12. This is a great post. And the allergy analogy is awesome!

    I agree with Louise Gardner above. And I had the same thought as Mark Brown about white-washed tombs (whited sepulchres). I wonder if, as a community of saints, we might be moving in the wrong direction.

    In his book “Celebration of Discipline” (a book about foundational Christian disciplines that promote ongoing spiritual growth – disciplines such as, prayer, meditation, fasting, service, etc.) Richard Foster makes an intersting observation: “When the disciplines degenerate into law, they are used to manipulate and control people. We take explicit commands and use them to imprison others. Such a deterioration of the Spiritual Disciplines results in pride and fear. Pride takes over because we come to believe that we are the right kind of people. Fear takes over because we dread losing control.”

    In some ways, especially in my neck of the woods on the the Wasatch Front, I feel we may have lost the meaning and purpose of the basic practices of discipleship and burdened ourselves with rules. Steve Robinson does a wonderful job of illustrating this point in another way in “Believing Christ.” Our LDS “list of things to do that get us to heaven” has replaced learning to live in a state of grace, surrounded by impurities and imperfections which are part of life and which have value in keeping us humble and which, ultimately compel us to seek Christ: the only one who can make us pure.

  13. I also love what Alexandra J. says above about missed opportunity.

  14. Cynthia L: that was probably one of the ten weirdest conversations I have had at BYU. I say probably because I had quite a few very weird conversations there.

    gomez: I haven’t read that book, but it’s a great quote and very salient, so thanks for sharing.

    ji: I appreciate your perspective, and I’m glad you share it for balance. I don’t personally agree because I think that if we spend our lives avoiding grit we don’t gain enough empathy to be effective missionaries. But I do appreciate your ideals and the fact that too much grit may not be ennobling. Personally, though, I think some grit is necessary and even good, and that not all we call grit is gritty.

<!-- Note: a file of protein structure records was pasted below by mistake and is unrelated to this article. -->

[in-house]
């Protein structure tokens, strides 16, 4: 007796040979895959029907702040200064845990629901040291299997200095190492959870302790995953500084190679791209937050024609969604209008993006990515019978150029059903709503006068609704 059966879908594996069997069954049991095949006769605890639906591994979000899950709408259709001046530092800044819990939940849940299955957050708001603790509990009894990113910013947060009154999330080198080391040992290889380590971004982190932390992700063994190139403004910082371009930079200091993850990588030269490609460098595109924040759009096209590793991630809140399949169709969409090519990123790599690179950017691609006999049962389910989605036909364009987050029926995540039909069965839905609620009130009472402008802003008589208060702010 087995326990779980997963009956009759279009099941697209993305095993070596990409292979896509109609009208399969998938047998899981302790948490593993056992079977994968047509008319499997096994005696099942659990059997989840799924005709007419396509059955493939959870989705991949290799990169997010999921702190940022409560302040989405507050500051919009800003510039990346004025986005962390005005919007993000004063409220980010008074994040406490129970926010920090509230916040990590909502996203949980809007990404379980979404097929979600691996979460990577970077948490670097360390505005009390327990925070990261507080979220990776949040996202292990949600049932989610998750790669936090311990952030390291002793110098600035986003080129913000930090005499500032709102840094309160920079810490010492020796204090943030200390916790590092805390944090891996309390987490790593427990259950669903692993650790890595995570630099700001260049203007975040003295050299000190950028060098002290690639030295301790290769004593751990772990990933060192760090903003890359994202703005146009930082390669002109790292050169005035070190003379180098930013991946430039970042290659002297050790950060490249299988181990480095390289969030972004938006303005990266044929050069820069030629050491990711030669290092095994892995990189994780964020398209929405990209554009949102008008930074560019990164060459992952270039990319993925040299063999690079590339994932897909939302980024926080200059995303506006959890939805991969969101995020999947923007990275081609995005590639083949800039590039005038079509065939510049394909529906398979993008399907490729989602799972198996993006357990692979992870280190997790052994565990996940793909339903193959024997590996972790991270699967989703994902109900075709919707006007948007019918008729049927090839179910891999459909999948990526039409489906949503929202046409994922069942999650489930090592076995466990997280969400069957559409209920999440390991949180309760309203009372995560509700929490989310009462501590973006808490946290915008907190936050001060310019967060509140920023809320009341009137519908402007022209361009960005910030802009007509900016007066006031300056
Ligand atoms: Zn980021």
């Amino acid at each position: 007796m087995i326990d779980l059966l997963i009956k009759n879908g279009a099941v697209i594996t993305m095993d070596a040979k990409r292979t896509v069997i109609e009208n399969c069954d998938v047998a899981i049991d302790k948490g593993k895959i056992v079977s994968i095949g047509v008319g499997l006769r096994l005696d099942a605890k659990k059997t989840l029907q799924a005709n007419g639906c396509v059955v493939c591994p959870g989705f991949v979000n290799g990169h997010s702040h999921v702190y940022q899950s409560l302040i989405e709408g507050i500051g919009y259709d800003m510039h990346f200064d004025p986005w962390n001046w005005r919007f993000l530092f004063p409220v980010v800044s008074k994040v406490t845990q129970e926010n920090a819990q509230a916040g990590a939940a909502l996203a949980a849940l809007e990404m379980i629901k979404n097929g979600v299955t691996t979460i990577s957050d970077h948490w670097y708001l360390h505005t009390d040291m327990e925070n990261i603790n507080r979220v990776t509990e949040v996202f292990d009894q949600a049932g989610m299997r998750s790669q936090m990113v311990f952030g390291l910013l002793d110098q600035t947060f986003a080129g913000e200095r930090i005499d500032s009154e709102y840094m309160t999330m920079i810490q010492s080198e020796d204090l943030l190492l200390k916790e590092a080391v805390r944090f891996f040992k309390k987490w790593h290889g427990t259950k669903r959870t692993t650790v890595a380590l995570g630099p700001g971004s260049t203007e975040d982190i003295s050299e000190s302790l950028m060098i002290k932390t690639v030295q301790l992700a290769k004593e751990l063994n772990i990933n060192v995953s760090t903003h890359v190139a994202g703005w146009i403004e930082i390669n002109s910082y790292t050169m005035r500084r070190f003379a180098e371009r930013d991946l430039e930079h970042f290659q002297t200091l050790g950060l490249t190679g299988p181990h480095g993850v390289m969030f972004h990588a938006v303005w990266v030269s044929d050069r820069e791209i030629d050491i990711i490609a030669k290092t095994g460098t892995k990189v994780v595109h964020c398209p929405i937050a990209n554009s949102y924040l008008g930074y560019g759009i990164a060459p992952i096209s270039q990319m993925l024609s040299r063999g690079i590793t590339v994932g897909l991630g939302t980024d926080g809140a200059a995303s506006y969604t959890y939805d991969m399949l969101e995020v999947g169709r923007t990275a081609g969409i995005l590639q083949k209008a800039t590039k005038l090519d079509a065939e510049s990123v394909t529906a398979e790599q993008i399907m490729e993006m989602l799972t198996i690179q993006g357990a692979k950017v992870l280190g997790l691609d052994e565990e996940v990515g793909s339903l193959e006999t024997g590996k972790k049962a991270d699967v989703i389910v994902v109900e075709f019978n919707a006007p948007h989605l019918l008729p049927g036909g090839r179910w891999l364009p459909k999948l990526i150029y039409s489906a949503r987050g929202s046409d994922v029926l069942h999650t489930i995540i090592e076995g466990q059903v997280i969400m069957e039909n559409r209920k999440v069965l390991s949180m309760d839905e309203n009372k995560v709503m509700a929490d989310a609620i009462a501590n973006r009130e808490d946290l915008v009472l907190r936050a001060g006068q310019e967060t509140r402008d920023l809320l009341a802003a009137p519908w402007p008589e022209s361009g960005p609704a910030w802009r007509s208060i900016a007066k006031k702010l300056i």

Howard: I think you are right that avoidance is the core problem. We avoid things due to fear, which can lead to the Karpman Drama Triangle as you point out (seeing everyone as victims, rescuers, persecutors in a self-sustaining drama of our own creation).

  15. I tend to be of the opinion that much of the Church’s understanding of gospel principles is too far away from embodiment. Perfection, purity, goodness, etc. are reduced to some sort of list. I think this post highlights that.

    Less swearing, less r-rated movies, less sexuality=more purity. We focus on propositions, rules, laws, and such while ignoring the messiness of physicality and all the emotions and irrationality that comes with it.

    We came here to have physical bodies. We probably didn’t know what we were getting into; but it seems to me that if our whole goal of undergoing this earthly experience was to obtain a physical body, we shouldn’t be so quick to reject the messiness that comes with them.

    I’m still trying to work out exactly what that means, because I obviously don’t think we should only chase physical pleasures, but maybe we’re not supposed to completely deny them or ignore them, either. I don’t know.

  16. All I can say is if this is true, my children will probably never have allergies. That, and I find it difficult enough to do the big things right. If my house is a mess but I’ve been treating my children well, I consider that a success.

  17. Angela, you are perpetuating a misunderstanding of the white shirt and its relationship to those who are called upon to participate in providing to the congregation what is perhaps the most sacred thing we do each week. While white may represent purity it does not represent the purity of the individual but instead sets them apart and helps them recall the purity of He who first provided the sacramental supper and instructed us to remember Him for His sacrifice on our behalf. And it helps the Priesthood bearers who participate reflect on their importance of their actions as representatives of the Savior.

    The whole connection to the white shirt today likely stems from Elder Jeffrey R. Holland in his General Conference address from October 1995, This Do In Remebrance of Me. Elder Holland stated the following where he specifically calls out that there is no uniform and the intention is to avoid any formulaic or pharasaic expectation while at the same time recognizing the power of dress to convey a message.